Friday, December 28, 2007

Approaching the Finish Line

I’m a runner and so forgive me for using a running metaphor to describe what is surely a tender and joyous event: my wedding. For those that know me, I don’t have to say that I’ve been a dynamo of nervous energy these past few days (weeks?). I’ve been crackling with anxiety and vibrating with excitement. The friction created by my speedy footfalls super-heating any chances of cold feet. I’m sure FPL could light 500 homes with the rapid beating of my heart… But that was yesterday; right now I’m as calm and focused as a laser. As I zero in on this finish line called marriage, I’ve entered, what runners call, the zone. It’s as if I’ve broken the anxiety barrier and left all worry and anticipation a few miles back.

All I see now is the prize ahead and she's enough to push me to run a little faster.

Wednesday, December 26, 2007

Taino Speak

The other day some friends and I were sitting around talking about how language changes and evolves, not only over time, but over different countries. Eventually we got to discussing the Cuban version of Spanish. They were saying that they didn’t understand some of the words I used and they didn’t know how these words came about…. The answer is simple. These words are not Spanish at all, but Taino. It’s fascinating just how much the Taino influenced Cuba linguistically. Just for fun I’m going to compile a small dictionary of Taino words that are commonly sprinkled with Cuban Spanish (especially by my Dad):

Taino- Spanish- English

jicotea – tortuga- turtle

sanaco- idiota-idiot

caguama- tortuga marina- sea turtle

jutia - no translation- Caribbean rodent

maja- serpiente- snake

jimagua-jemelos- twins

mata- planta/arbol- plant/tree

guagua- bus-bus

guanajo- pavo- turkey

tiburon- no translation- shark

guajiro- campesino- farmer

jibaro- man of the forest

And of course, my personal favorite,

cocuyo- lucilirnaga- lightning bug

I’m not even including the Taino words that have been incorporated into the English language such as tabaco (tobacco) , iguana, manati (manatee), jurakan (hurricane). jamaca (hammock), canoa (canoe), barbacoa (barbecue) , maraca (rattle) sabana (savanna).

Friday, December 21, 2007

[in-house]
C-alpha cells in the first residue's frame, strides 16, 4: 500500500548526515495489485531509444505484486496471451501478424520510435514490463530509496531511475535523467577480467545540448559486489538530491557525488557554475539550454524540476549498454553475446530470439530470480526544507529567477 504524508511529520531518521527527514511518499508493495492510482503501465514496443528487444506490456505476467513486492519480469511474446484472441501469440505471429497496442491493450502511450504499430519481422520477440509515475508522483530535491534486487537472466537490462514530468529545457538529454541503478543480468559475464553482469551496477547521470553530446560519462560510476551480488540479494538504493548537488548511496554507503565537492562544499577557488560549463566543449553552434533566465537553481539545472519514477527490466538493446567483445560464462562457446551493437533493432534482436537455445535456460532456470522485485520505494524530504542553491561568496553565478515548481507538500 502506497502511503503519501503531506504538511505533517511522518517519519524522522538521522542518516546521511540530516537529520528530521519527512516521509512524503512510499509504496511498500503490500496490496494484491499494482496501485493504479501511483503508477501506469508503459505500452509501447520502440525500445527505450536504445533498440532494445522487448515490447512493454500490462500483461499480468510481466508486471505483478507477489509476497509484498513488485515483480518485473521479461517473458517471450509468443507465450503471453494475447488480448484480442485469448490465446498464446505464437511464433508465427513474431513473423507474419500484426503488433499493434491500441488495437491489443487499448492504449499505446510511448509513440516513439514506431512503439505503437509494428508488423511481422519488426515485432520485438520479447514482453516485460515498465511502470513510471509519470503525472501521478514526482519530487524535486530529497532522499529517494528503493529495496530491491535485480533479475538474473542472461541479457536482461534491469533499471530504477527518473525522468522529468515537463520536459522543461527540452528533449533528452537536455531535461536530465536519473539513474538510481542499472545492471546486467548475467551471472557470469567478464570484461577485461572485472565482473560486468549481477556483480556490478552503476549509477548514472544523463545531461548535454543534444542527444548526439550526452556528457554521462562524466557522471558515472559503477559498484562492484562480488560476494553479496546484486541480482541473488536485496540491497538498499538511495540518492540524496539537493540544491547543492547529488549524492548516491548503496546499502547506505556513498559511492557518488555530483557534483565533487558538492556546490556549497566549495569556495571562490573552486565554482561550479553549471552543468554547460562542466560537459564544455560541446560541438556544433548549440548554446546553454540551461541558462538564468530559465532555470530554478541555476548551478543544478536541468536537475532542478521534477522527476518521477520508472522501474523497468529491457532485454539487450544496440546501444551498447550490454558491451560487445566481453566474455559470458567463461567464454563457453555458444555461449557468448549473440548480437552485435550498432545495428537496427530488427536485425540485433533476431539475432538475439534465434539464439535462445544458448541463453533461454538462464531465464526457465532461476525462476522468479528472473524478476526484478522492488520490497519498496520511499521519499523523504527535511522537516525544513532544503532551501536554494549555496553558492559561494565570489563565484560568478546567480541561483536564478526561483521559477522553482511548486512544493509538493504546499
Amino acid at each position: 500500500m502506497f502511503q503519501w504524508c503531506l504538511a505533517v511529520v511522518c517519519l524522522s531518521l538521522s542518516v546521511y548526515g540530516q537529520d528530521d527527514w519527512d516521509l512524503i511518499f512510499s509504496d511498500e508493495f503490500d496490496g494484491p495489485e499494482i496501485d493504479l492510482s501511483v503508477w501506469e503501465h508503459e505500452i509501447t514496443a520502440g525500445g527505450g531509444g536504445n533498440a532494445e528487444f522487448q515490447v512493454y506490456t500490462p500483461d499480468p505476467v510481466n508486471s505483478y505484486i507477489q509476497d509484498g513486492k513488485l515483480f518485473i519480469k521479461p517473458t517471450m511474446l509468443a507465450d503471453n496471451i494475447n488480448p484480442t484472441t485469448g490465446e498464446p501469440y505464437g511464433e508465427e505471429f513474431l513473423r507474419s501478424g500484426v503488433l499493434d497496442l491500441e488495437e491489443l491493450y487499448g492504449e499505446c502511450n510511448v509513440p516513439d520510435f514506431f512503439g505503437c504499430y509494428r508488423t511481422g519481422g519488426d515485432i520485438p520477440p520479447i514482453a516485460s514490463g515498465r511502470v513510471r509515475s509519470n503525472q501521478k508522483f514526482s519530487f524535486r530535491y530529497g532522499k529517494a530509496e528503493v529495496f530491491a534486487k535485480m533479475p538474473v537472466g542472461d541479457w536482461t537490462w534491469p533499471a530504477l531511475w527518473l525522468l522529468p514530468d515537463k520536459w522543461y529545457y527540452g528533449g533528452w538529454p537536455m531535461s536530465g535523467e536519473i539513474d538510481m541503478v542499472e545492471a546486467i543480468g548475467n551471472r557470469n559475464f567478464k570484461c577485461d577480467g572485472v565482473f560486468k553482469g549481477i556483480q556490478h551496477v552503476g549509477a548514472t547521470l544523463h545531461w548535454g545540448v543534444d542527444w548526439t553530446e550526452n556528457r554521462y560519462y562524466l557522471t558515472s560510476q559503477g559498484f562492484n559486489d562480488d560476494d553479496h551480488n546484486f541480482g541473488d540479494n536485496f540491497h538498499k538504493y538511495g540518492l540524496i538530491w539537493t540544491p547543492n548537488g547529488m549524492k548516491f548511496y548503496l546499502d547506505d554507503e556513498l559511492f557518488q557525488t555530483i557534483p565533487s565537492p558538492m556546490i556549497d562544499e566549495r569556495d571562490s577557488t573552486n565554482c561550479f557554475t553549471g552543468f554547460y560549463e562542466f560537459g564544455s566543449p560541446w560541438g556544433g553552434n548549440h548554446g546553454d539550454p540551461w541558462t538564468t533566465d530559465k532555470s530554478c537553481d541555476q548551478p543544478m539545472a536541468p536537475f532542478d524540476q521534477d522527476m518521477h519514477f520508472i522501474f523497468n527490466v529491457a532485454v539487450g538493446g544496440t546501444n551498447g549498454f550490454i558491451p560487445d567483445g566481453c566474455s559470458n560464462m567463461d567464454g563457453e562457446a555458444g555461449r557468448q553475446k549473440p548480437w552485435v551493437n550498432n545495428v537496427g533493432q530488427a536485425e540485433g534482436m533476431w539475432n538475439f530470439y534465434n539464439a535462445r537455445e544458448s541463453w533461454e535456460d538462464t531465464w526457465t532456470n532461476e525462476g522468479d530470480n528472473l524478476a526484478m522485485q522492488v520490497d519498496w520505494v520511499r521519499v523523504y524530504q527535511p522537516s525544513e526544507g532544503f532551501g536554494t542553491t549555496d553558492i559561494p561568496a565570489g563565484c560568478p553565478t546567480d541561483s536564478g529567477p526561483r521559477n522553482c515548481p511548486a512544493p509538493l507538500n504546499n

My DNA Revisited

I’ve got additional information concerning my own personal blue print. It seems my grandfather on my mom’s side was Haplogroup E3b, mostly associated with the Berbers (Moors) of North Africa and Spain. Even though I can’t really be tested for it, since I get my Y chromosome from my dad’s side of the family, my uncle got tested through the National Geographic Genographic Project. Ultimately, I am 25% Berber/Moor, which explains why I don’t look particularly Scandinavian as both my Y and Mitochondrial DNA suggests.

On a rather cool note, genetic testing of the mummy of Ramses II shows that he was also of Haplogroup E3b. It is also known that he had 110 children! If you increase that exponentially over time, chances are my grandfather (and myself) could very well be distant descendants of Ramses the Great.

Saturday, December 15, 2007

Learing to Grow Up... The Not-So-Easy Way

To be perfectly honest I still consider myself a kid, albeit a big kid. I still eat my Lucky Charms while watching Saturday morning cartoons, but this year I’m going through two of those life altering rites-of-passage. 1) My fiancé and I bought our first home. 2) We’re getting married. After 29 cushy years of life I’ve finally entered the strange world of wives, mortgages, and responsibilities. So the most important thing I’ve learned this year is how to be an adult and so far it’s not as scary as I thought.

Wednesday, November 28, 2007


This is a picture of Hialeah in 1923. The name means “Pretty prairie” in the Muskogee language. Over the years the Seminole with his arm up eventually became the city’s emblem.

A quick look at some stats will tell you that Hialeah is about 90% Hispanic (primarily Cuban, although that demographic is shifting to include people from all over the Caribbean and Latin America) and that it is the only place in the United States where Spanish is the first language of 80% of the population.

I was born and raised in Hialeah and I’m obviously a product of this unique American community. I speak Spanish and English fluently, but am most comfortable when I can seamlessly switch between the two mid-sentence. (My excuse is that there are some things that can’t be properly translated into English or they lose their effect.) I drink an insane amount of Cuban coffee, but prefer hamburgers and pizza over lechon y congris. I can’t really say I’m “Cuban” because most native-born Cubans tell me I’m American (or too Americanized) and most Americans consider me Cuban. So I specifically identify myself as Hialeahan (or Miamian if I’m speaking to someone who’s never heard of Hialeah) to avoid confusion.

There’s something about this low-income, blue collar city that I love and even though I no longer live here I still consider it my home and am 100% invested in it. Hell, I come here every single day because both my jobs are in Hialeah!

Tuesday, November 27, 2007

Under an Asian Moon